For me, the process of image-making is an effort to compress time and space within a surface. Like terrain, I consider the picture plane as a moldable surface containing embedded layers. In some cases, the surface of the earth can be seen as a corollary to surfaces of other planets such as the moon and Mars.
Space analogues, as they are known, are locations on earth that have similar characteristics to another celestial body. Such places can evoke the disorienting feeling of being on another planet, but also remain inevitably, very earthly and very human. They connect us to the geological conditions of Earth, as well as to places beyond that are only accessible through devices, data, and imagination.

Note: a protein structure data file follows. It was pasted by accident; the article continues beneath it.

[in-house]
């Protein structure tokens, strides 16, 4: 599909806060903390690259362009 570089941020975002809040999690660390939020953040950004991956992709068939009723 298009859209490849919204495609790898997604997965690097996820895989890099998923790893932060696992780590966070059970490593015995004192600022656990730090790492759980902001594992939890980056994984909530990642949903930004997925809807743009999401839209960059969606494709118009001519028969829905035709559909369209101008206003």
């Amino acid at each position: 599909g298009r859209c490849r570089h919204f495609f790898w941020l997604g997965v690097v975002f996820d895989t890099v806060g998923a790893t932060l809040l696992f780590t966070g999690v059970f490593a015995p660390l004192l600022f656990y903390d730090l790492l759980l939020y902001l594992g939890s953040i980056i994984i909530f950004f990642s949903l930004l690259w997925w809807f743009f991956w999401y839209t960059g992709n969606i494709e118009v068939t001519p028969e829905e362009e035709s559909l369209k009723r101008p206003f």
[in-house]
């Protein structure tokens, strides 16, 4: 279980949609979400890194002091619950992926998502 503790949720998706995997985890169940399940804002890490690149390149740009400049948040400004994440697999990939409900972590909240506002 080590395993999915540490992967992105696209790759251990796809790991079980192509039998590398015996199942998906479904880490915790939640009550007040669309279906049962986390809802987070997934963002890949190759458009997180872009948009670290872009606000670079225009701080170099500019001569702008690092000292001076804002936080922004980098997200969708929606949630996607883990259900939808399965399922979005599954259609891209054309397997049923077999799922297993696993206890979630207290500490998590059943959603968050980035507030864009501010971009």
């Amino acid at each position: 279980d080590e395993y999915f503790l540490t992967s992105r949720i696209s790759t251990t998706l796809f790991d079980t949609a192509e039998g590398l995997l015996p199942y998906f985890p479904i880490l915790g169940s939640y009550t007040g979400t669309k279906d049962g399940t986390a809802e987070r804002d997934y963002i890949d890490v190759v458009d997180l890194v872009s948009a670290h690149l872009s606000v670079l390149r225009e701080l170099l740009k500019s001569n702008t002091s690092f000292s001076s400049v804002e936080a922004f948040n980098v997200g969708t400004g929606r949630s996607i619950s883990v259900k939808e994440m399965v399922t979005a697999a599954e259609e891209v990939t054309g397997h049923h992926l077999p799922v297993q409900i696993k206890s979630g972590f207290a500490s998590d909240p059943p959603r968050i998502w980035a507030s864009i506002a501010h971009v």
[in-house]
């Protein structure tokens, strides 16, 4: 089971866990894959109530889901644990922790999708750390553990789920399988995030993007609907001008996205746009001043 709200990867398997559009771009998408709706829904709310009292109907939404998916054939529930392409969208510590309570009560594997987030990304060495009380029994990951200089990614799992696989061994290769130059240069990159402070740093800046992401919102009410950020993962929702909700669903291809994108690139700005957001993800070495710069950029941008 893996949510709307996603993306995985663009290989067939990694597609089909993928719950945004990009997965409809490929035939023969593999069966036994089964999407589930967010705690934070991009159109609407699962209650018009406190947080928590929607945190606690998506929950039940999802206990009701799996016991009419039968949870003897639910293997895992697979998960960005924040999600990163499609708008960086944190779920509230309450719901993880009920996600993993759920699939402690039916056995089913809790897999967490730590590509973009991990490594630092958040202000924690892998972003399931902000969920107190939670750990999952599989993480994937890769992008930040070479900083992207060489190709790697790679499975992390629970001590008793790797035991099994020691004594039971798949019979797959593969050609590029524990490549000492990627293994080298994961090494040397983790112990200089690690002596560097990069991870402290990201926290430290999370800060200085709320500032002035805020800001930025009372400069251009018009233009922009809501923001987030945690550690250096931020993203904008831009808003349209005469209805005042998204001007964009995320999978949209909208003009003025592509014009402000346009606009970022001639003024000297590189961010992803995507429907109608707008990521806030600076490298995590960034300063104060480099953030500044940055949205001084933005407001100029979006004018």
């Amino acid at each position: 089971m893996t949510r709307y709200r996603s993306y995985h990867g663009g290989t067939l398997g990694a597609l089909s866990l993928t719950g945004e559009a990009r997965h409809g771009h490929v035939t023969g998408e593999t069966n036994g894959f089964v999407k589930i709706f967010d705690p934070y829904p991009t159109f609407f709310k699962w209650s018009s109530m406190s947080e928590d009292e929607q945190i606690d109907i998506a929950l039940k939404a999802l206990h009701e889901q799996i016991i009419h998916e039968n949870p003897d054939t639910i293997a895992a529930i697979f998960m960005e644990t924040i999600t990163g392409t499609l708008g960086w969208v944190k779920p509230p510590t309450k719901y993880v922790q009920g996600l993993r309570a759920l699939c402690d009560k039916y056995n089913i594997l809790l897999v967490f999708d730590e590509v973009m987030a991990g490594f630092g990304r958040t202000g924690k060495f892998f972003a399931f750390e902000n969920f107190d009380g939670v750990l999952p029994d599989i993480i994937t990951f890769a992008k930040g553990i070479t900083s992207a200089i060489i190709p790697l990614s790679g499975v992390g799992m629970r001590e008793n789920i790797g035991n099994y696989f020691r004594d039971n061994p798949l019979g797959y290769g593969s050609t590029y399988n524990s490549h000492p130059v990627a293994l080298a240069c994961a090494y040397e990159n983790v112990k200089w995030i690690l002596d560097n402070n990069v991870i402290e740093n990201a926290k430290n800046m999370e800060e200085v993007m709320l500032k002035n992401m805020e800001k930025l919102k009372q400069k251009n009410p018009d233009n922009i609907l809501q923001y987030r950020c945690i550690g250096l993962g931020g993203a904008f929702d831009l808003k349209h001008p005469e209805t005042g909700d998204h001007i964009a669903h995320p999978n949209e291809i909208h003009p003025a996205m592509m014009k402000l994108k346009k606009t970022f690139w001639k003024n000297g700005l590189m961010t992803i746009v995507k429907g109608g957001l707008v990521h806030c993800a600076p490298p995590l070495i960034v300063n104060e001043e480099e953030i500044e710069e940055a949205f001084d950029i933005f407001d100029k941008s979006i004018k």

Imagery for these works comes from photographs I took in the deserts of Qatar and Southern California, geology specimens from glass lantern slides, paper models I made, and as well as reels of silver gelatin printed images from the Viking Landers taken on Mars in the mid-1970s. Informed by methods of planetary imaging, and the history of optics, perspective, and pictorial space, this work examines how meaning can be altered from one translation to the next while still appearing as an accurate account.